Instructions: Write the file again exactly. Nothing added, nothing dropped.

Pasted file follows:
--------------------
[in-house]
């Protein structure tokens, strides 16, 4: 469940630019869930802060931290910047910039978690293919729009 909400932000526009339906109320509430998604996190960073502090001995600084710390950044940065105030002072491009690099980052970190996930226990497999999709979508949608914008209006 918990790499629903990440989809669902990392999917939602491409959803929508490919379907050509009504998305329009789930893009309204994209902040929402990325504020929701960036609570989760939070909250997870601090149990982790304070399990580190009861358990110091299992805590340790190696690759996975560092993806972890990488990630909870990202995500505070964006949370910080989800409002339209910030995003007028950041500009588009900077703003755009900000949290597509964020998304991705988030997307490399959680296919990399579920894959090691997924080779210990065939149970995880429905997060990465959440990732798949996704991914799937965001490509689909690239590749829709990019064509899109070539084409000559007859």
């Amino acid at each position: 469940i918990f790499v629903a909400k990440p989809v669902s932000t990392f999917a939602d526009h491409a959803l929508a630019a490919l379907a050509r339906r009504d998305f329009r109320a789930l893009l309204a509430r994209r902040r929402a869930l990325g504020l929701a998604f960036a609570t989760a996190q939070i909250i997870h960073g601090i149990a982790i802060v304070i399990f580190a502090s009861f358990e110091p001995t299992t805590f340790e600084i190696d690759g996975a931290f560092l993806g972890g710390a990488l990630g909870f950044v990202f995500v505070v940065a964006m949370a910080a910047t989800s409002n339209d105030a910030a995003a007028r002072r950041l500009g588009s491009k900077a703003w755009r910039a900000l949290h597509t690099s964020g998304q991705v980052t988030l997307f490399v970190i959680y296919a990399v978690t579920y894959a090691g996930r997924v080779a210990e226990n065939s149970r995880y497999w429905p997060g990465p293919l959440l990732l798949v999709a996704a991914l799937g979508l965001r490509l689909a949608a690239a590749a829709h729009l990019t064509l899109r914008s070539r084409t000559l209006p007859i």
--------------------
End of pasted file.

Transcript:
[in-house]
């Protein structure tokens, strides 16, 4: 469940630019869930802060931290910047910039978690293919729009 909400932000526009339906109320509430998604996190960073502090001995600084710390950044940065105030002072491009690099980052970190996930226990497999999709979508949608914008209006 918990790499629903990440989809669902990392999917939602491409959803929508490919379907050509009504998305329009789930893009309204994209902040929402990325504020929701960036609570989760939070909250997870601090149990982790304070399990580190009861358990110091299992805590340790190696690759996975560092993806972890990488990630909870990202995500505070964006949370910080989800409002339209910030995003007028950041500009588009900077703003755009900000949290597509964020998304991705988030997307490399959680296919990399579920894959090691997924080779210990065939149970995880429905997060990465959440990732798949996704991914799937965001490509689909690239590749829709990019064509899109070539084409000559007859």
């Amino acid at each position: 469940i918990f790499v629903a909400k990440p989809v669902s932000t990392f999917a939602d526009h491409a959803l929508a630019a490919l379907a050509r339906r009504d998305f329009r109320a789930l893009l309204a509430r994209r902040r929402a869930l990325g504020l929701a998604f960036a609570t989760a996190q939070i909250i997870h960073g601090i149990a982790i802060v304070i399990f580190a502090s009861f358990e110091p001995t299992t805590f340790e600084i190696d690759g996975a931290f560092l993806g972890g710390a990488l990630g909870f950044v990202f995500v505070v940065a964006m949370a910080a910047t989800s409002n339209d105030a910030a995003a007028r002072r950041l500009g588009s491009k900077a703003w755009r910039a900000l949290h597509t690099s964020g998304q991705v980052t988030l997307f490399v970190i959680y296919a990399v978690t579920y894959a090691g996930r997924v080779a210990e226990n065939s149970r995880y497999w429905p997060g990465p293919l959440l990732l798949v999709a996704a991914l799937g979508l965001r490509l689909a949608a690239a590749a829709h729009l990019t064509l899109r914008s070539r084409t000559l209006p007859i």